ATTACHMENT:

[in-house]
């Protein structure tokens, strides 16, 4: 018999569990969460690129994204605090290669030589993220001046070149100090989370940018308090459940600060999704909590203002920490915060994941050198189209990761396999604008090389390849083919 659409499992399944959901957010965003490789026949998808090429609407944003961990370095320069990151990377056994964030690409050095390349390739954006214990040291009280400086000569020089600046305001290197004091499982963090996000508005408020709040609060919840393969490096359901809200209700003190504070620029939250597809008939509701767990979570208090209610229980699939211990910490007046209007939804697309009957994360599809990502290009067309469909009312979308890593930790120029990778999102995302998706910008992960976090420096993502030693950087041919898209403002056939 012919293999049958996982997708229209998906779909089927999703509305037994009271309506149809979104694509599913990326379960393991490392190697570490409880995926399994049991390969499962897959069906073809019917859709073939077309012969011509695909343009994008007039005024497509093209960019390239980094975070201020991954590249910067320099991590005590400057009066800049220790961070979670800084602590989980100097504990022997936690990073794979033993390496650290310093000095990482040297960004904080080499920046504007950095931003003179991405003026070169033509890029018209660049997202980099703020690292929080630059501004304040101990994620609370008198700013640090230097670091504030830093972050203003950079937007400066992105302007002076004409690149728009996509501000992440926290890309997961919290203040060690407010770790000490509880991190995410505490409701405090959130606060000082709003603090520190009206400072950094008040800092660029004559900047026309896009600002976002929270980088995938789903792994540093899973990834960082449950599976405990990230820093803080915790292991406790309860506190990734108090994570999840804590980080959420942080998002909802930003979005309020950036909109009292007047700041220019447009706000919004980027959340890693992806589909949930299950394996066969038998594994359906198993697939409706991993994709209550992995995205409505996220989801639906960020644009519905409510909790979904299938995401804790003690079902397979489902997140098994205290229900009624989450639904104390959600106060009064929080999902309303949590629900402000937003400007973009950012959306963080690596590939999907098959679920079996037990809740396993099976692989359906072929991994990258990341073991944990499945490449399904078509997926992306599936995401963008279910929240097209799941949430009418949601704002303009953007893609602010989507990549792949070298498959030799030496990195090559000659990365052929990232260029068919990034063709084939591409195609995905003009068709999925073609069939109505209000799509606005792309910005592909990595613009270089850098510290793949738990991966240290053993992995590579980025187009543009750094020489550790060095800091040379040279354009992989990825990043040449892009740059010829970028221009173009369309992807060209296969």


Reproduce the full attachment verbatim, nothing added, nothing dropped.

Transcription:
[in-house]
């Protein structure tokens, strides 16, 4: 018999569990969460690129994204605090290669030589993220001046070149100090989370940018308090459940600060999704909590203002920490915060994941050198189209990761396999604008090389390849083919 659409499992399944959901957010965003490789026949998808090429609407944003961990370095320069990151990377056994964030690409050095390349390739954006214990040291009280400086000569020089600046305001290197004091499982963090996000508005408020709040609060919840393969490096359901809200209700003190504070620029939250597809008939509701767990979570208090209610229980699939211990910490007046209007939804697309009957994360599809990502290009067309469909009312979308890593930790120029990778999102995302998706910008992960976090420096993502030693950087041919898209403002056939 012919293999049958996982997708229209998906779909089927999703509305037994009271309506149809979104694509599913990326379960393991490392190697570490409880995926399994049991390969499962897959069906073809019917859709073939077309012969011509695909343009994008007039005024497509093209960019390239980094975070201020991954590249910067320099991590005590400057009066800049220790961070979670800084602590989980100097504990022997936690990073794979033993390496650290310093000095990482040297960004904080080499920046504007950095931003003179991405003026070169033509890029018209660049997202980099703020690292929080630059501004304040101990994620609370008198700013640090230097670091504030830093972050203003950079937007400066992105302007002076004409690149728009996509501000992440926290890309997961919290203040060690407010770790000490509880991190995410505490409701405090959130606060000082709003603090520190009206400072950094008040800092660029004559900047026309896009600002976002929270980088995938789903792994540093899973990834960082449950599976405990990230820093803080915790292991406790309860506190990734108090994570999840804590980080959420942080998002909802930003979005309020950036909109009292007047700041220019447009706000919004980027959340890693992806589909949930299950394996066969038998594994359906198993697939409706991993994709209550992995995205409505996220989801639906960020644009519905409510909790979904299938995401804790003690079902397979489902997140098994205290229900009624989450639904104390959600106060009064929080999902309303949590629900402000937003400007973009950012959306963080690596590939999907098959679920079996037990809740396993099976692989359906072929991994990258990341073991944990499945490449399904078509997926992306599936995401963008279910929240097209799941949430009418949601704002303009953007893609602010989507990549792949070298498959030799030496990195090559000659990365052929990232260029068919990034063709084939591409195609995905003009068709999925073609069939109505209000799509606005792309910005592909990595613009270089850098510290793949738990991966240290053993992995590579980025187009543009750094020489550790060095800091040379040279354009992989990825990043040449892009740059010829970028221009173009369309992807060209296969």